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too many roosters

Discussion in 'Managing Your Flock' started by Suky, Oct 30, 2016.

  1. Suky

    Suky Hatching

    Oct 30, 2016
    I have gotten 3 bantam roosters and can't find homes for them even with some serious begging.
    I do want to keep one for my 10 hens, but I can't bear to cull the others (I did have one euthanized bc he had a genetic defect).
    They seem to chase each other every now and then, but no major brawls. The girls don't seem to be being abused.
    Can I/should I keep more than one rooster?

  2. Pyxis

    Pyxis Hatchi Wan Kenobi Premium Member

    Mar 27, 2012
    My Coop
    You can keep more than one rooster if they are not harming your hens by overmating them. If they are, then you have to step up as a responsible chicken owner and do what needs to be done, even if that means culling one or two to protect your other birds.

    Another option would be a bachelor coop and run where the extra roosters live alone, if that's something you'd want to do.
    1 person likes this.
  3. aart

    aart Chicken Juggler! Premium Member

    Nov 27, 2012
    SW Michigan
    My Coop
    Welcome to BYC!

    Ditto Dat^^^
  4. [​IMG] glad you have joined us.

    Yes, you can most certainly keep more than one rooster in each flock IF you have the right amount of hens/and they aren't getting beat up...I have way more than 1 rooster in each flock, and apart form the occasional fight, or the top cockerels bossing the younger ones about, I don't see too many problems.

    If your guys were raised together, then you shouldn't see any major fights, if they have been raised together. However, if you have an 'Alpha' rooster you'll catch him boss the younger ones around---which could mean that he wont let the younger ones mate when hes in sight, or they could be the last ones to eat etc. Its like how hens have their pecking order, so do roosters.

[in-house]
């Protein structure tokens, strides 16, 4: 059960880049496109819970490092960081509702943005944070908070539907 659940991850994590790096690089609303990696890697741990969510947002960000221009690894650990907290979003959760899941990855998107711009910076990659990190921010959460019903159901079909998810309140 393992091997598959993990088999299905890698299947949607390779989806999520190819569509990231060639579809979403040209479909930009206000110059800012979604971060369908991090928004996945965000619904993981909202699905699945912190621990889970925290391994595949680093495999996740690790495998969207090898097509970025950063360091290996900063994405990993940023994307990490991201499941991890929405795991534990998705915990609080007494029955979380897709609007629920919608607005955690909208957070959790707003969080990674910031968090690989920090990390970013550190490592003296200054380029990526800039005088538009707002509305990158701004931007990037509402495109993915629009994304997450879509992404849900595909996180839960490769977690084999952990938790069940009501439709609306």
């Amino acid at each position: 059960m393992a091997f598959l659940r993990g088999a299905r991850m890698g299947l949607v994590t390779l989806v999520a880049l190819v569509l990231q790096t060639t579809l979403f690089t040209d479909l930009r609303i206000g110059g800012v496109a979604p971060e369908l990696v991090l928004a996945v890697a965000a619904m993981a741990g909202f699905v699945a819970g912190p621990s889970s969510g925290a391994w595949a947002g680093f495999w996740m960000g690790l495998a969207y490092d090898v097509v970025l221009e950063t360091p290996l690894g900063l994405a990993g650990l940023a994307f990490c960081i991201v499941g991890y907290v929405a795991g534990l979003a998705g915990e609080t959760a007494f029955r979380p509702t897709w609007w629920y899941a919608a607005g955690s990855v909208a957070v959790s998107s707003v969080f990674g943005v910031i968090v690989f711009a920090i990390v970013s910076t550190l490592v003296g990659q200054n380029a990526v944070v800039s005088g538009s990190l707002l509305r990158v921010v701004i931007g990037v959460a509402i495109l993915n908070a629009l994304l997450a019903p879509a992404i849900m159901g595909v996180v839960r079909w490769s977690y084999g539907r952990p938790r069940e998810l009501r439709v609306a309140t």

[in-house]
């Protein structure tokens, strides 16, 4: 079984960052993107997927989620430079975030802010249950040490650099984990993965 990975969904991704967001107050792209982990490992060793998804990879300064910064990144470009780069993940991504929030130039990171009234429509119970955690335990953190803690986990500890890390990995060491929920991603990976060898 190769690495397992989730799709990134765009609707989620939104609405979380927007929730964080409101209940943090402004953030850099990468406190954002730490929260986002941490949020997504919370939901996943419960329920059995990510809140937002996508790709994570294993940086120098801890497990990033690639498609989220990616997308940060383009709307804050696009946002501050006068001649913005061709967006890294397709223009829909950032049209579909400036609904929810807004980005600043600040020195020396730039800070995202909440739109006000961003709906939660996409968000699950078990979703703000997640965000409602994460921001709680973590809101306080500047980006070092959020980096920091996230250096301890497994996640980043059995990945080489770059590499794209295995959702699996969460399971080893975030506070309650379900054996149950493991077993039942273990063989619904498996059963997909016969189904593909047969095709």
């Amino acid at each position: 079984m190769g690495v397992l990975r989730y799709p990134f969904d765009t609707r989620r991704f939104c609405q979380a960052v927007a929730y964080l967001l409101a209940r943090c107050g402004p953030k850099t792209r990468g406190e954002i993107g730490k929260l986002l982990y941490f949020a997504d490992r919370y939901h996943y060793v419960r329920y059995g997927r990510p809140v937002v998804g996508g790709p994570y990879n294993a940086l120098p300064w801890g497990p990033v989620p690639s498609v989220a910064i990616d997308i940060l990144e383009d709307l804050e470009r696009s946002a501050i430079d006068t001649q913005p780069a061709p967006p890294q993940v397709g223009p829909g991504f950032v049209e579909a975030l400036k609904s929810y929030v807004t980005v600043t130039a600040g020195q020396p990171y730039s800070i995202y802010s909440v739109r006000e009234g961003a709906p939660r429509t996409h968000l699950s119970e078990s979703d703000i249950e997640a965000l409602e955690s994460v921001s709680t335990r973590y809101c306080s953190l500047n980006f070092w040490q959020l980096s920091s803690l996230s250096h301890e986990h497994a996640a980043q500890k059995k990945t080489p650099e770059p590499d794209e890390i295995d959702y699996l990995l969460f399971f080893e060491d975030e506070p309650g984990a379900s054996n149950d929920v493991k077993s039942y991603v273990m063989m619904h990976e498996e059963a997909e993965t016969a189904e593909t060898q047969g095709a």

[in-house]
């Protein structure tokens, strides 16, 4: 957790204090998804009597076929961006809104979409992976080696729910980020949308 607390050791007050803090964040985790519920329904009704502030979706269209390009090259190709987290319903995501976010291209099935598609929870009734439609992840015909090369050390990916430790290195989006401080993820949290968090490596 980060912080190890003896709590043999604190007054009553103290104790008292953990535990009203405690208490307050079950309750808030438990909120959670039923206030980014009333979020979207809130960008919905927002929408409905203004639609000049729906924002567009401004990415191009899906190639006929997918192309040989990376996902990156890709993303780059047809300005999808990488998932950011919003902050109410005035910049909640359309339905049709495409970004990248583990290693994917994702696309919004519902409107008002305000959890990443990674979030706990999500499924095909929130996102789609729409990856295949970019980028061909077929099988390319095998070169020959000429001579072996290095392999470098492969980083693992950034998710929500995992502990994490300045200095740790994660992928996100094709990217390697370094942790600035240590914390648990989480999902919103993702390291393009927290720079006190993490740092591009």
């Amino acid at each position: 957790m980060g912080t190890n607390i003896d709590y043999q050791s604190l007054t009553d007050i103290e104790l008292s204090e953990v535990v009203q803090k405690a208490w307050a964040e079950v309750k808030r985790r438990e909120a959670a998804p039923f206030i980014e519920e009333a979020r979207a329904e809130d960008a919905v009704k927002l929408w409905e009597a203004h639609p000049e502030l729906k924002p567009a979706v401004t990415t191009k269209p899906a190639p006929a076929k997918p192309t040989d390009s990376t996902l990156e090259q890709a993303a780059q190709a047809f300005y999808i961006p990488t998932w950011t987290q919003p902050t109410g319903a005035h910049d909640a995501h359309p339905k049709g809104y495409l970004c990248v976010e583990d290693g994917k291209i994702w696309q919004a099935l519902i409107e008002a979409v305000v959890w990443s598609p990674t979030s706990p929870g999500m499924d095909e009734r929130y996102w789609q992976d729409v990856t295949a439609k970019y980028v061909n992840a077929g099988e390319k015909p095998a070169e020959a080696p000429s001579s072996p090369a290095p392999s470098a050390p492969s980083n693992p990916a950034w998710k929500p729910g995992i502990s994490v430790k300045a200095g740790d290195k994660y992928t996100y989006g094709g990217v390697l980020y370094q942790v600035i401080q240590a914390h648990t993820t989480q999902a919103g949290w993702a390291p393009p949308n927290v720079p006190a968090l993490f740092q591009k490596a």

Like @Pyxis mentioned, if you want, you can put the extra cockerels in a bachelor coop and run. But if things are running smoothly, you might not need too.

    What breeds are your hens? I personally, wouldn't worry too much if your roosters are smaller than your hens. But if you have young cockerels, then keep a close eye on them, because often in young cockerels, you'll see their hormones rage for a bit...and then they will settle down for a while.

    Enjoy your flock [​IMG]
  5. Mrs. K

    Mrs. K Crowing

    Nov 12, 2009
    western South Dakota
    As stated, it might work. The thing is, it might not work. One needs to be prepared to separate roosters, or they can fight to the death. Wishing chickens will just be nice and get along does not work. Watch your girls, are they calm, out pecking around, eating well and laying consistently with the season? Then things are going fine for now. Roosters can and do coexist. However, they can change their mind about this in what seems like a second.

    If they start crowing incessantly, if you start to see posturing, puffing up, flying at each other. That may be as far as it goes, or they can fight bloody or to death.

    If you keep more than one rooster, you need a plan B set up, so that you can separate roosters at once. You need more of a plan than 'just hope for the best'. You need a fish net or a hook to separate the birds safely for you and a cage to place them in. Because roosters are a crap shoot, some of them work, and some don't, some do today and not tomorrow.

    Mrs K

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